1: Artists do not create pieces for insurance money. They create work for people to enjoy and connect with.

2:  Being a Heritage building it has taken nearly a month to even begin the restoration process. During this time we have had to “get on with it” under somewhat trying conditions through no fault of our own.

3: We, the owners, are the ones held liable by the artists and we are the ones who have to contact them and tell them sorry but their precious one-of-a kind artwork has been destroyed by careless, loutish, irresponsible behaviour.

Comments that say it was the individuals fault ring true, but if society is quick to point the finger at the parents of other loutish youth in other areas of Devonport then what of the Borough’s largest employer who effectively houses, feeds and attempts to guide some of the country’s youth. Where does the responsibility rest if one of those individuals leaves “allegedly” intoxicated from the base? Does it become a question of “Am I My Brother’s Keeper” or more a question of accountability for one of my “family” members actions?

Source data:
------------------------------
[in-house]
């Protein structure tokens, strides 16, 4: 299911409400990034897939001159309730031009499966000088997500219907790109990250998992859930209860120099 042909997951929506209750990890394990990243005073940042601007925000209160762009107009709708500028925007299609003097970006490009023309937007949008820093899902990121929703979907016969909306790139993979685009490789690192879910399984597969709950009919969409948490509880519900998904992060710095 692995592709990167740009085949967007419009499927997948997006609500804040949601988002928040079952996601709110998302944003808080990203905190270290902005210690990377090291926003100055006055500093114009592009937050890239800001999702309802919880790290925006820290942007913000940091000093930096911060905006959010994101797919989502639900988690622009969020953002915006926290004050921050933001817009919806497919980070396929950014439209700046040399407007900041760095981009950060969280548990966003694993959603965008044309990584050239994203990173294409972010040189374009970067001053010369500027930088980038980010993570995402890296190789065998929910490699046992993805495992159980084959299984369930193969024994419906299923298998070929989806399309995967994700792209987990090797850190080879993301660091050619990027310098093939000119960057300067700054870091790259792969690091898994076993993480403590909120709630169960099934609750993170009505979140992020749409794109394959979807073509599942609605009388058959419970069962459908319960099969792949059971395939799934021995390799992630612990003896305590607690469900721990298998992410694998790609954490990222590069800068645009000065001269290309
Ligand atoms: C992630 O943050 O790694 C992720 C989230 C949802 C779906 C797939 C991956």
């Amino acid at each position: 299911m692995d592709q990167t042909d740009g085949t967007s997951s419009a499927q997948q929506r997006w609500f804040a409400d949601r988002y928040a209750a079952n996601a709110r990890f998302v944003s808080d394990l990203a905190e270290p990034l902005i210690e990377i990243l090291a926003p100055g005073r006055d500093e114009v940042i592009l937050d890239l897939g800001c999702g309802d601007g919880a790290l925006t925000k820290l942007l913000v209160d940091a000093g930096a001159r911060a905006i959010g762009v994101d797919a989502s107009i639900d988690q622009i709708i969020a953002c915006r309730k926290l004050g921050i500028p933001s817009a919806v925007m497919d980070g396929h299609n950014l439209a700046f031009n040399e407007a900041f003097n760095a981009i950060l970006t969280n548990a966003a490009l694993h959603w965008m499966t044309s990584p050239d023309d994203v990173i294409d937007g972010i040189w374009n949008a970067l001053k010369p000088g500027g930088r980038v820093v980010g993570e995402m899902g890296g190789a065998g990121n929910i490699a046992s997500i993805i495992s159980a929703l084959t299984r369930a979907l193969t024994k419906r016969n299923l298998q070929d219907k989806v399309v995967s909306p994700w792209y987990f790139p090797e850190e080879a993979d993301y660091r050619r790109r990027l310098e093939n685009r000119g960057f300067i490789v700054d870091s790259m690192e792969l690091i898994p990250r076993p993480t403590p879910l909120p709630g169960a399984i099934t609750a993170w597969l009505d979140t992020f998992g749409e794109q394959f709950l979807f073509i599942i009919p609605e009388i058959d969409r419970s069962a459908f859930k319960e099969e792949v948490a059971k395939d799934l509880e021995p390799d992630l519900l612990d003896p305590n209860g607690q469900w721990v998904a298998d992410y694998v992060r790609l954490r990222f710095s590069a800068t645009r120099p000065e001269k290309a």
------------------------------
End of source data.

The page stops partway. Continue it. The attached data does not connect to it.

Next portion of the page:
As detailed on the RNZNavy website under Core Values, personnel are referred to as family. Under Courage “accepting responsibility” and “being accountable for my actions” are also listed. If there had been someone who couldn’t sleep and went out walking in the early hours of the morning and happened to be looking in the window of the “shop” what then? Are we really that safe from the very people that are employed to protect us?

The RNZ Navy Mission Statement begins by saying  ” To contribute to the security and prosperity of all New Zealanders …” In this case that ideal seems to have been lost on this individual.

As an aside we have never met Captain Keating either before, during or after this event. We have met Commander John Crighton on two occasions after the event occurred.

And finally. What is wrong with saying sorry if you have done something wrong?

Linda and Mike Geers

IMG00184

2 comments